The American Association of Endocrine Surgeons, Patient Education Site

How is adrenal surgery performed?

This document is available in Spanish

Cortical-sparing adrenalectomy

The cortex is the part of the adrenal gland that makes cortisolCortisol - a glucocorticoid that controls glucose production and suppresses the immune system, a hormone that is crucial for life. If the patient does not have enough adrenal cortex left, he or she may develop adrenal insufficiency and may need to take steroid medication. (See What are the potential complications?) In cases of bilateral adrenal tumors (i.e. a tumor in both adrenal glands) or tumors that are small and clearly not cancer (like aldosteroneAldosterone - a mineralocorticoid that controls blood pressure producing adenomas), some surgeons may perform a cortical-sparing adrenalectomyCortical-sparing adrenalectomy - an operation to remove the part of an adrenal gland that has the tumor. Also called a partial adrenalectomy. to keep as much of this normal cortex as possible. This usually involves looking at the entire adrenal gland and cutting out just the tumor with a thin rim of normal tissue.

Adrenal Surgery: Cortical-sparing Adrenalectomy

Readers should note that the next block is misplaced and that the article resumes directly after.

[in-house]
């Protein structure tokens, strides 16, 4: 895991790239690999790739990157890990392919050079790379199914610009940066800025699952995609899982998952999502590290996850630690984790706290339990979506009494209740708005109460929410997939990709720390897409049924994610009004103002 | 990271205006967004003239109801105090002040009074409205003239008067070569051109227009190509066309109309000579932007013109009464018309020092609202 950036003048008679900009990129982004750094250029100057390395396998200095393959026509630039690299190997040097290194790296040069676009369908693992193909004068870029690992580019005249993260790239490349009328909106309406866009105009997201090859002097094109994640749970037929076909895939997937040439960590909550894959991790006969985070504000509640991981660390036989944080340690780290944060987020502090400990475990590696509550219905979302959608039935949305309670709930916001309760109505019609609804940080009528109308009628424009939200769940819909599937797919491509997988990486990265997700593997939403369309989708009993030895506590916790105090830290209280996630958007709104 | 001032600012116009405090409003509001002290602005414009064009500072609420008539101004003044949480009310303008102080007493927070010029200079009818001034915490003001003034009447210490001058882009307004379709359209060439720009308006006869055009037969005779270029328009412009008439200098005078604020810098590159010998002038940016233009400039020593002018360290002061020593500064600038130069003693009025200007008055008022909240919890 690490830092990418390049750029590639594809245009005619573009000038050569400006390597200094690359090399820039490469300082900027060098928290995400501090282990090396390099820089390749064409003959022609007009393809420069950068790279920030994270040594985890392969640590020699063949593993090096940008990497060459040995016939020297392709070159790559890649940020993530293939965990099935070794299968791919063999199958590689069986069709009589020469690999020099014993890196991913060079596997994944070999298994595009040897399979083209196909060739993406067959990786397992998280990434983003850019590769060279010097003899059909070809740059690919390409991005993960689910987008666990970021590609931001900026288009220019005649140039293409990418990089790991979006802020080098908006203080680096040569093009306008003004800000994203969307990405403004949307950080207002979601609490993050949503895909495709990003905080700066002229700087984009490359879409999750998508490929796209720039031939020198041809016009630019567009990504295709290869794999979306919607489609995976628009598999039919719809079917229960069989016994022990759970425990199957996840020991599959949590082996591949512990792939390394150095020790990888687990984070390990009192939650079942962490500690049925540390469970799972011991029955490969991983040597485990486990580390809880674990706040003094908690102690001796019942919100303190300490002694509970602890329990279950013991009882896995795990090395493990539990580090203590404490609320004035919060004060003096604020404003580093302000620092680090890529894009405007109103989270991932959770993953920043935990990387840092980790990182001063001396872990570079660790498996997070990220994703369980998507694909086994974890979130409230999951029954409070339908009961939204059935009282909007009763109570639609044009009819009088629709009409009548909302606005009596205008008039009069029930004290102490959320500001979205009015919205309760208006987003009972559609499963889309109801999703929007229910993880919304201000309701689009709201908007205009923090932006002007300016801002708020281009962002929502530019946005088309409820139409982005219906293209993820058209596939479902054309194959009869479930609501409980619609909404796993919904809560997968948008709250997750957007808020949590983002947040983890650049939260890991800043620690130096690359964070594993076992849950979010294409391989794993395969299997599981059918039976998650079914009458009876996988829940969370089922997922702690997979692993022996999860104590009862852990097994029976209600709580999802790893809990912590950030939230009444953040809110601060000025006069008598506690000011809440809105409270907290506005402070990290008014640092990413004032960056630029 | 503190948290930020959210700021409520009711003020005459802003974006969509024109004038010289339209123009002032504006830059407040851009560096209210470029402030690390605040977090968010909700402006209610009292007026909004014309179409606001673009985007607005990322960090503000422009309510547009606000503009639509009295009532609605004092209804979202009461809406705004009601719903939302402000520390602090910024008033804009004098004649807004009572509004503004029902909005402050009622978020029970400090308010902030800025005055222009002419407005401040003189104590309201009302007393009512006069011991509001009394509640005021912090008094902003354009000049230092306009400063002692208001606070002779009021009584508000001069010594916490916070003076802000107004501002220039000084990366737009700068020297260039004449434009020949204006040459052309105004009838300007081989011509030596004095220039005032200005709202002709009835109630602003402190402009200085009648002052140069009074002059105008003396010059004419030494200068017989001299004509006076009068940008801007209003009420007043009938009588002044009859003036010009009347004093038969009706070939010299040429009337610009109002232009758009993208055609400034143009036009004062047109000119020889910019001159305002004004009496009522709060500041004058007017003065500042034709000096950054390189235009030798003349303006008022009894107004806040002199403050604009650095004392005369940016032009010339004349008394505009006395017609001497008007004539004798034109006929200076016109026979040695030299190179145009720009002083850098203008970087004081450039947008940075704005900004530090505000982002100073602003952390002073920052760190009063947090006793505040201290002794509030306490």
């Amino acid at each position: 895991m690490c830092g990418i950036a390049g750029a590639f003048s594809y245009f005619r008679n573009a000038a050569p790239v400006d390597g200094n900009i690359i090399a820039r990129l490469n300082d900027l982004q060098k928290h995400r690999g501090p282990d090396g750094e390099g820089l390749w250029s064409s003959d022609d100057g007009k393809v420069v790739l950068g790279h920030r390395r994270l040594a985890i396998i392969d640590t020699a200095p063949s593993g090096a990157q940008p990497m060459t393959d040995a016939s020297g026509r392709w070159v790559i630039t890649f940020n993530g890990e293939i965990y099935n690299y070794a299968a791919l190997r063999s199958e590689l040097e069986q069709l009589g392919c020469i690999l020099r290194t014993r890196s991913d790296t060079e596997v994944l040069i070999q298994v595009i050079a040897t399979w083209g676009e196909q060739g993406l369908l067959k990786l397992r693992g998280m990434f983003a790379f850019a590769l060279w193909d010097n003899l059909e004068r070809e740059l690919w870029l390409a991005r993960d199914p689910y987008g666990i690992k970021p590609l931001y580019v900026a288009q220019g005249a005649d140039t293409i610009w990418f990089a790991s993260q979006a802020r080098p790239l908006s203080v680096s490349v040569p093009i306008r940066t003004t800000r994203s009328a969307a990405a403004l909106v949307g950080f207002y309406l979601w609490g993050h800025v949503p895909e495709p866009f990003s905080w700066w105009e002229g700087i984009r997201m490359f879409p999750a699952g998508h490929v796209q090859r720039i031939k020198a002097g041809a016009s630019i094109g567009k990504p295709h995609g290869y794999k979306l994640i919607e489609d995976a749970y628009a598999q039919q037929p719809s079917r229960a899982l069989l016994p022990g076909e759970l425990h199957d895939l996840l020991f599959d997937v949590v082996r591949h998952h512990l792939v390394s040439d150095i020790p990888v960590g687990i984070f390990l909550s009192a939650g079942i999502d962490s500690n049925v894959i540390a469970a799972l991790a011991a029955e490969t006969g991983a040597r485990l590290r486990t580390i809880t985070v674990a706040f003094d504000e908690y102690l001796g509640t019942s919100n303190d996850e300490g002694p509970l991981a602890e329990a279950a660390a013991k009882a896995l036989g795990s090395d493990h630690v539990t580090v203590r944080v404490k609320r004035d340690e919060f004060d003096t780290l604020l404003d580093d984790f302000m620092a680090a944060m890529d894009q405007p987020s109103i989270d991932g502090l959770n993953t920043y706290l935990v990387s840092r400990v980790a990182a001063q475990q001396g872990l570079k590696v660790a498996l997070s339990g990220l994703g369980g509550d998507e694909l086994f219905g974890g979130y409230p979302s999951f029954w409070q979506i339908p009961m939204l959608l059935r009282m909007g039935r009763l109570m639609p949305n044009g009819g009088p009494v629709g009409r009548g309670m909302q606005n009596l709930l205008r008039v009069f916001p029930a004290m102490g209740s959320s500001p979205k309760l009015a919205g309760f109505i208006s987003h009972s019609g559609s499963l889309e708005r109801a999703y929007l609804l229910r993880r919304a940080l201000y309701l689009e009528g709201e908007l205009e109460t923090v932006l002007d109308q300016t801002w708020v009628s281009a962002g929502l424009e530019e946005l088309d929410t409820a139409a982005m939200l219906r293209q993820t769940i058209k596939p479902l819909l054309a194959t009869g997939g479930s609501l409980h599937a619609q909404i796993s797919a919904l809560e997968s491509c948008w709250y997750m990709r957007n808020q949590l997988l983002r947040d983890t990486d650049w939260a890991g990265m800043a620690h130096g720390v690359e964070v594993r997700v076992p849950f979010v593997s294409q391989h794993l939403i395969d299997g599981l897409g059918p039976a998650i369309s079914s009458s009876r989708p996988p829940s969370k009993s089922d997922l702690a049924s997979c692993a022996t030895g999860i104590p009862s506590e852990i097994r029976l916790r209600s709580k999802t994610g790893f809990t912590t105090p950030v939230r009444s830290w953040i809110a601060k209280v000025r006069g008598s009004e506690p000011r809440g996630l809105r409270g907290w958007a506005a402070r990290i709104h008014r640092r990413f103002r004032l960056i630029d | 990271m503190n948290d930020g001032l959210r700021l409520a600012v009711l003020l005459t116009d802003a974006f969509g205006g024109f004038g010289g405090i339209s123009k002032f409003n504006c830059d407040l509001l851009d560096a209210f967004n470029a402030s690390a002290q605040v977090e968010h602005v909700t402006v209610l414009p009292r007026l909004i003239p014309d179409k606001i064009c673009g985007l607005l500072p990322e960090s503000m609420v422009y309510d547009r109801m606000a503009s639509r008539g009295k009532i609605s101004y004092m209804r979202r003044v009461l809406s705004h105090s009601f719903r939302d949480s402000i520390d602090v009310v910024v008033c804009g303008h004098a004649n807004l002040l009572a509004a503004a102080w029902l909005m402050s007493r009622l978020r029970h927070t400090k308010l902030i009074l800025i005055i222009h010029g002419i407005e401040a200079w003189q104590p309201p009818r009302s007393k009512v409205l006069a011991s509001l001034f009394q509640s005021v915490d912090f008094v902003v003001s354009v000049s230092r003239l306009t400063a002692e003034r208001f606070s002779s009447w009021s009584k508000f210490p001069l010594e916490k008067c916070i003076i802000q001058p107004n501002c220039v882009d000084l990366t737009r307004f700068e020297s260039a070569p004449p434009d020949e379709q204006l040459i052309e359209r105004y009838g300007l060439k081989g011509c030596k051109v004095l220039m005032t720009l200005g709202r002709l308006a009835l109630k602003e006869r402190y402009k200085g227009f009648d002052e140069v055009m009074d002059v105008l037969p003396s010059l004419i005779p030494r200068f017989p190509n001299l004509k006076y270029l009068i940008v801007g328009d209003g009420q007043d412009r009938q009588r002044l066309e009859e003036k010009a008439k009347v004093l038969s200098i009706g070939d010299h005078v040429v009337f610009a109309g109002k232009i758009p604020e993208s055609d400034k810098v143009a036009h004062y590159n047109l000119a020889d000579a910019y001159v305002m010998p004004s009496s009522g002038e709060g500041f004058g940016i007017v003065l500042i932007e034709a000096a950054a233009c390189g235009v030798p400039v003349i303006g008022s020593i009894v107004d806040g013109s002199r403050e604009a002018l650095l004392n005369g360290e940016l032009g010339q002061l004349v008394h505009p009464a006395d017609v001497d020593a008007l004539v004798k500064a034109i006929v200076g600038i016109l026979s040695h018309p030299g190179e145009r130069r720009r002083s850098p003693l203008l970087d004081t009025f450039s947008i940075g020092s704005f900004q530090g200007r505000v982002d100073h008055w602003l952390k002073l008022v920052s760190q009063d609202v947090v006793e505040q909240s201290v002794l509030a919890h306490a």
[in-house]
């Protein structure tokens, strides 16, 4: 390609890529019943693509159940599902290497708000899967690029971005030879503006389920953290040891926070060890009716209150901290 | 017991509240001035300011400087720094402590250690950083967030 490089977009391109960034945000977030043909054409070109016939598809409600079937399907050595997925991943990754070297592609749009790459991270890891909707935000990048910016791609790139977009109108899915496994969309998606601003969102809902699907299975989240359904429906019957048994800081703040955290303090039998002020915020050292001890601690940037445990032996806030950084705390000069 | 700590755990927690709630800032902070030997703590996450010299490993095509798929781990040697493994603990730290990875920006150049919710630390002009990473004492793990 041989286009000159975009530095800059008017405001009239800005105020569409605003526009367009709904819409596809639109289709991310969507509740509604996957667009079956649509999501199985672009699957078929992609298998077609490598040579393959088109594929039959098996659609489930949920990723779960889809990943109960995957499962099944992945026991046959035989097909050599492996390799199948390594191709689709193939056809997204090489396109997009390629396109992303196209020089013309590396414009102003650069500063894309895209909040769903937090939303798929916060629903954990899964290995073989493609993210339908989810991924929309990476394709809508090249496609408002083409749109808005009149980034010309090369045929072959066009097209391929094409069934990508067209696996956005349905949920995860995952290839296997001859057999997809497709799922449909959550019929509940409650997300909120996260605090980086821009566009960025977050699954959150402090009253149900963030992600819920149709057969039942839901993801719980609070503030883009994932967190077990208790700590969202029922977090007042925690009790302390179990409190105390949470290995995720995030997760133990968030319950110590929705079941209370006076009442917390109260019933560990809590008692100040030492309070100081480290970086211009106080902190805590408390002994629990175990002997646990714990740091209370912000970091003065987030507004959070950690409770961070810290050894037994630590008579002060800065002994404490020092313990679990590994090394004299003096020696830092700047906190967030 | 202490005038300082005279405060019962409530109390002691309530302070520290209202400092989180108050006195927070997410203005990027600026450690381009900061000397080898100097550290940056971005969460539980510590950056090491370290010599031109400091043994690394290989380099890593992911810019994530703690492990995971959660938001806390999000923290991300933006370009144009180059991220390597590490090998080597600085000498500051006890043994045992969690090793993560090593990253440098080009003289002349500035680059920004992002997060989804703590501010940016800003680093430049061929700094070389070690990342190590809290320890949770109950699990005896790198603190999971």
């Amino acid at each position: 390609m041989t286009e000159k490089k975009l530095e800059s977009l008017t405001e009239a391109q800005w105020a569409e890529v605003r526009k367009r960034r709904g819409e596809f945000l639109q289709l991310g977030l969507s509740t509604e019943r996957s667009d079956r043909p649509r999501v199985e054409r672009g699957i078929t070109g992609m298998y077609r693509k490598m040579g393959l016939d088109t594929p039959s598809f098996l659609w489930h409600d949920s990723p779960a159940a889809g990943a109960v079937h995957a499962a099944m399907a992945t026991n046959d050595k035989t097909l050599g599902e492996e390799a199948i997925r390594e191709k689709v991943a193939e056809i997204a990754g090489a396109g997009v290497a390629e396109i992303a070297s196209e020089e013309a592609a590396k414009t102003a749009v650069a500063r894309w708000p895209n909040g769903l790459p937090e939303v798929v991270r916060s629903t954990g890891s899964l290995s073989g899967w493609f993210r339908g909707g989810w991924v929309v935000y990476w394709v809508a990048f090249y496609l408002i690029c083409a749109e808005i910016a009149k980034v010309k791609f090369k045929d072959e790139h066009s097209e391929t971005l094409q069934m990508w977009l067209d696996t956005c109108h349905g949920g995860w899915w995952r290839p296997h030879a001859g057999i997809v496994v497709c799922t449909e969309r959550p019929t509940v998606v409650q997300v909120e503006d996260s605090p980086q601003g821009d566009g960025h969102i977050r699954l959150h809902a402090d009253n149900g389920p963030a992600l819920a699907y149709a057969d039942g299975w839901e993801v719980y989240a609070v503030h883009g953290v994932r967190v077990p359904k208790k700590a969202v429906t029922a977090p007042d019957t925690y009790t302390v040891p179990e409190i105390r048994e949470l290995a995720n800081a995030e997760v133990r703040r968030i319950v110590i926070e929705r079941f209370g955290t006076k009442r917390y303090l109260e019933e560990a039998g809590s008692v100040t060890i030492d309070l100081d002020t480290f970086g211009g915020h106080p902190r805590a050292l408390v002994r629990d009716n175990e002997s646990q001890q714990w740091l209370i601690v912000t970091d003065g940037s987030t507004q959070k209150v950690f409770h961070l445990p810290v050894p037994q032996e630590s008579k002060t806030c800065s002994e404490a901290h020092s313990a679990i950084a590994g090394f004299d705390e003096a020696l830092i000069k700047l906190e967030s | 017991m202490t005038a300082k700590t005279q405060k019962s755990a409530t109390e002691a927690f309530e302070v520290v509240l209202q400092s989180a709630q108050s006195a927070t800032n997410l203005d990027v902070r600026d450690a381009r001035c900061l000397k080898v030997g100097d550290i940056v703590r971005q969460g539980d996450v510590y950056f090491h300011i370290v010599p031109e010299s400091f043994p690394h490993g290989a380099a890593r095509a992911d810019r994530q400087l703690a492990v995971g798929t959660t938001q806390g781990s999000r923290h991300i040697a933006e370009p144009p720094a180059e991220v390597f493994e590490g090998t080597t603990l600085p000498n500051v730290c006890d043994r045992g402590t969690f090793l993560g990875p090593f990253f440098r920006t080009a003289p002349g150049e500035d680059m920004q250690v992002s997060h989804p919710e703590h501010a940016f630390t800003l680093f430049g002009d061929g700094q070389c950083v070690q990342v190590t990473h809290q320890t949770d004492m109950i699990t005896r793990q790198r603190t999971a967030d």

Figure 14: Cortical-sparing Adrenalectomy

Cortical-sparing adrenalectomy can be done through any of the laparoscopic or open approaches mentioned. However, it is unclear if it is of benefit to the patient when compared with the risk of potential cancer, recurrence rates (i.e. disease that comes back), and other potential complications. The decision whether it is safe to perform a cortical-sparing adrenalectomy should be made by an experienced adrenal surgeon.

back to Top


FIND AN EXPERIENCED SURGEON NEAR YOU

Find an Experienced Endocrine Surgeon

NEW!   WEBSITE
EVALUATION SURVEY

This web site, created by members of the AAES, is aimed at providing accurate, unbiased, and helpful information. Please help us improve this website by taking a short survey.

Take the web site evaluation survey

VISIT OUR PATIENT RESOURCES PAGE

Visit Endocrine Patient Resources Page